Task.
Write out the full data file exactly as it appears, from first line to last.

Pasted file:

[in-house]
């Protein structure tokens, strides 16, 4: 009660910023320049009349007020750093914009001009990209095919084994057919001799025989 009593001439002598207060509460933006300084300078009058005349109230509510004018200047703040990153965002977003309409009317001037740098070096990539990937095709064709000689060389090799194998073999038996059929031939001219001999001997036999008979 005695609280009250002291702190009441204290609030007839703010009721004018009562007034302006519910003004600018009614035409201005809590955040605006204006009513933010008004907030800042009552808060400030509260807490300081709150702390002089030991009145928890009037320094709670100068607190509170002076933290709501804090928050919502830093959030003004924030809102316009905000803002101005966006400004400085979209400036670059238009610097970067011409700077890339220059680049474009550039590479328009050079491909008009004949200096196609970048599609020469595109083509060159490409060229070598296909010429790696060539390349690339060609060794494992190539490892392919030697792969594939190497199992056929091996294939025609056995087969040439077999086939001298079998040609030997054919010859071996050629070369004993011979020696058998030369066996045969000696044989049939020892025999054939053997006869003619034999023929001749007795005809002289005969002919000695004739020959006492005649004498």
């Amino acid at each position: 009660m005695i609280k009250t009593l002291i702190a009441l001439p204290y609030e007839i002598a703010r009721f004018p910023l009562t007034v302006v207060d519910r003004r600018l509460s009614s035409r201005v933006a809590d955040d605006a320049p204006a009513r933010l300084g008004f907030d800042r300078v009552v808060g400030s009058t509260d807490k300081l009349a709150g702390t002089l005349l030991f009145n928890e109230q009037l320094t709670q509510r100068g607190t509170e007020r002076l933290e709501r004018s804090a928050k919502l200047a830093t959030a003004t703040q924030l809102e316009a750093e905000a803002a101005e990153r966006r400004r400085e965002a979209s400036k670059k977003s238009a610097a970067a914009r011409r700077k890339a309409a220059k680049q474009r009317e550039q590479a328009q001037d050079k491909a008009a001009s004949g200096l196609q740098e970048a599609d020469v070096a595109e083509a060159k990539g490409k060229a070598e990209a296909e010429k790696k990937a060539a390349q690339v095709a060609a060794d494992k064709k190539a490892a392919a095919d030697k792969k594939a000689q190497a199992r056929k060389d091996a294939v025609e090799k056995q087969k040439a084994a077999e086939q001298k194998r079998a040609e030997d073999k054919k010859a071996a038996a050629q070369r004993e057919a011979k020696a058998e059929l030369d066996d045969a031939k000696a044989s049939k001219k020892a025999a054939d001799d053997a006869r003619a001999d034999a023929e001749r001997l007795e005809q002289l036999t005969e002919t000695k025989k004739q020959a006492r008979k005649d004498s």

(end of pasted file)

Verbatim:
[in-house]
């Protein structure tokens, strides 16, 4: 009660910023320049009349007020750093914009001009990209095919084994057919001799025989 009593001439002598207060509460933006300084300078009058005349109230509510004018200047703040990153965002977003309409009317001037740098070096990539990937095709064709000689060389090799194998073999038996059929031939001219001999001997036999008979 005695609280009250002291702190009441204290609030007839703010009721004018009562007034302006519910003004600018009614035409201005809590955040605006204006009513933010008004907030800042009552808060400030509260807490300081709150702390002089030991009145928890009037320094709670100068607190509170002076933290709501804090928050919502830093959030003004924030809102316009905000803002101005966006400004400085979209400036670059238009610097970067011409700077890339220059680049474009550039590479328009050079491909008009004949200096196609970048599609020469595109083509060159490409060229070598296909010429790696060539390349690339060609060794494992190539490892392919030697792969594939190497199992056929091996294939025609056995087969040439077999086939001298079998040609030997054919010859071996050629070369004993011979020696058998030369066996045969000696044989049939020892025999054939053997006869003619034999023929001749007795005809002289005969002919000695004739020959006492005649004498």
């Amino acid at each position: 009660m005695i609280k009250t009593l002291i702190a009441l001439p204290y609030e007839i002598a703010r009721f004018p910023l009562t007034v302006v207060d519910r003004r600018l509460s009614s035409r201005v933006a809590d955040d605006a320049p204006a009513r933010l300084g008004f907030d800042r300078v009552v808060g400030s009058t509260d807490k300081l009349a709150g702390t002089l005349l030991f009145n928890e109230q009037l320094t709670q509510r100068g607190t509170e007020r002076l933290e709501r004018s804090a928050k919502l200047a830093t959030a003004t703040q924030l809102e316009a750093e905000a803002a101005e990153r966006r400004r400085e965002a979209s400036k670059k977003s238009a610097a970067a914009r011409r700077k890339a309409a220059k680049q474009r009317e550039q590479a328009q001037d050079k491909a008009a001009s004949g200096l196609q740098e970048a599609d020469v070096a595109e083509a060159k990539g490409k060229a070598e990209a296909e010429k790696k990937a060539a390349q690339v095709a060609a060794d494992k064709k190539a490892a392919a095919d030697k792969k594939a000689q190497a199992r056929k060389d091996a294939v025609e090799k056995q087969k040439a084994a077999e086939q001298k194998r079998a040609e030997d073999k054919k010859a071996a038996a050629q070369r004993e057919a011979k020696a058998e059929l030369d066996d045969a031939k000696a044989s049939k001219k020892a025999a054939d001799d053997a006869r003619a001999d034999a023929e001749r001997l007795e005809q002289l036999t005969e002919t000695k025989k004739q020959a006492r008979k005649d004498s």